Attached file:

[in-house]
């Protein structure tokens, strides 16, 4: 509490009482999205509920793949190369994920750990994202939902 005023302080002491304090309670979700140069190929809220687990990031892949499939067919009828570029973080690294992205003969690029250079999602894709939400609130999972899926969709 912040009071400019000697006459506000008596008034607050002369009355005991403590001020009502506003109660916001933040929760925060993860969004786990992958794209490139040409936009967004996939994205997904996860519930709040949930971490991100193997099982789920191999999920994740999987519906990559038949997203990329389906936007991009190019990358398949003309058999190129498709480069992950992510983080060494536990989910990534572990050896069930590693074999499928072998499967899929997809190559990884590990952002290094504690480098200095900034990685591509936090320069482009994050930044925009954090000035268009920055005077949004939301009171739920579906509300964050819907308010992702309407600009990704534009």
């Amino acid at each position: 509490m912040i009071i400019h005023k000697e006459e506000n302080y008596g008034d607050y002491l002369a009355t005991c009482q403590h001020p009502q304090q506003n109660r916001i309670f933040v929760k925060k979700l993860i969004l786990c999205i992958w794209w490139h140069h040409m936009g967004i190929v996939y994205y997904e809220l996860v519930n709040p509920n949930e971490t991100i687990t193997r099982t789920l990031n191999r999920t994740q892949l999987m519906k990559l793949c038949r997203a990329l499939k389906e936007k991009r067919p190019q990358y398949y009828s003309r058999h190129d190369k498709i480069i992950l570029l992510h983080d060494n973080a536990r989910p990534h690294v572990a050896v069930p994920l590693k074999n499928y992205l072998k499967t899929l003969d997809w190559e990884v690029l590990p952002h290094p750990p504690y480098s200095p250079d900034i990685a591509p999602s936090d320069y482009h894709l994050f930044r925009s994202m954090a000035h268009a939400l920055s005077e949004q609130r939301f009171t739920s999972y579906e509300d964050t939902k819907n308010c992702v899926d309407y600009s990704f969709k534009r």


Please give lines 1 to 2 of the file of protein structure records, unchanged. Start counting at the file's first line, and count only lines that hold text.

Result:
[in-house]
């Protein structure tokens, strides 16, 4: 509490009482999205509920793949190369994920750990994202939902 005023302080002491304090309670979700140069190929809220687990990031892949499939067919009828570029973080690294992205003969690029250079999602894709939400609130999972899926969709 912040009071400019000697006459506000008596008034607050002369009355005991403590001020009502506003109660916001933040929760925060993860969004786990992958794209490139040409936009967004996939994205997904996860519930709040949930971490991100193997099982789920191999999920994740999987519906990559038949997203990329389906936007991009190019990358398949003309058999190129498709480069992950992510983080060494536990989910990534572990050896069930590693074999499928072998499967899929997809190559990884590990952002290094504690480098200095900034990685591509936090320069482009994050930044925009954090000035268009920055005077949004939301009171739920579906509300964050819907308010992702309407600009990704534009």